How better to follow a disappointing bit of downloadable content than with one nobody can even play? Has the black cat population mysteriously increased in Rockville lately? If Operation: Anchorage's boring linearity, curtailed length and disappointing absence of challenge could be brushed off as an experimental misstep, it was harder to defend this week's issues with The Pitt. As an advert for DLC, this was about as bad and frustrating as it gets.
Like many of you, having excitedly grabbed the 492MB file from Xbox Live early on Tuesday, my first challenge was finding out where on earth to activate the mission in the first place. After wandering the wasteland for a good half an hour, nothing happened. Forums spoke of a radio distress broadcast. But where? And when? I wandered hopelessly around the northern portion of the map. Bile rose.
Assuming it was some sort of technical hitch, I reloaded, and lo and behold, a broadcast came up within a minute. Good. A man by the name of Wernher spoke of a "settlement to the north". I ended up at the place I was supposed to head once I'd met Wernher, and set free a trio of slaves in a small pen outside an underground railway line. Realising that I really ought to go and find Wernher, I agreed to help him out by dressing up as a skanky slave and infiltrating a giant prison camp-cum-steel foundry called The Pitt. Except, of course, I'd broken the game by freeing the slaves, and by the time I'd returned the gaming fairy had inexplicably removed the rotting corpse of the one I was supposed to ransack. Argh. And all this was before reaching the main part of the mission that made the whole thing completely unplayable.
Having fixed that particular issue with the usual dose of save-game vigilance (hey, this is a Bethesda game), I was finally ready to enter the underground railroad, jump onto the handcart with Wernher and head down to the shattered remains of what once was Pittsburgh. A couple of minutes in, however, and the whole sorry affair took yet another turn for the worse. The sight of a landscape scattered with floating red exclamation marks wasn't a good sign, but I soldiered on over a bridge littered with burnt-out cars and live mines until I reached the main gateway to The Pitt itself. And like everyone else, as soon as I tried to go in the game simply locked up the console, prompting much hair-tearing forum-lurking for official news.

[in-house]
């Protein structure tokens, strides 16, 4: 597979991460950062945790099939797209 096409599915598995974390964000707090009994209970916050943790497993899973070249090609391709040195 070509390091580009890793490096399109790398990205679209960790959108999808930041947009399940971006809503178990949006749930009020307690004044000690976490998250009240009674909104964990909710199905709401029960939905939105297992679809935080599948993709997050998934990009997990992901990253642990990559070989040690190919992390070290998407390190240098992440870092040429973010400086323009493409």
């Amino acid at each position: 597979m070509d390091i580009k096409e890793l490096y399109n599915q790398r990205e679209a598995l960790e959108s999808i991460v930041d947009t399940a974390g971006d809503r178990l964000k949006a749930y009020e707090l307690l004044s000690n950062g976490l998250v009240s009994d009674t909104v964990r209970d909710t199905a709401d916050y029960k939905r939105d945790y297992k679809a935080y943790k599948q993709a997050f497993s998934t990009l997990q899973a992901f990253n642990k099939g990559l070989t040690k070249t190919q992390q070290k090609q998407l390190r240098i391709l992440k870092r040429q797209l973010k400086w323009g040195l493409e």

Even then, updates on what was going on and roughly how long it might take to fix took an age. Thirty-odd hours later, finally, the fixed build appeared - typically without warning - and only an obsessive dedication to refreshing Bethesda's forum and Major Nelson alerted anyone to its reappearance. After such a tedious, frustrating experience in the run-up to sampling this latest chunk of Fallout 3, it felt surreal to be playing the damned thing. And this is progress, obviously. The last time I felt this hacked off about getting a game to work was in the dark days of my PC obsession. Ironically, had I been playing on PC, I would have been fine!
Anyway, The Pitt. It's good.
The joyful revelation once you get inside this mini-dystopia is how much more it falls into line with Fallout 3's better moments. Regardless of how you approach things, you lose all your gear shortly after the start, but it's a blessing in disguise. Rather than romp around armed to the teeth in your energy armour, blasting everything in sight with your plasma rifle, you're reduced to scavenging in your skimpy slave garb, without even a knife to your name. It's a refreshing change, and ensures that you're tackling the task at hand on a level pegging.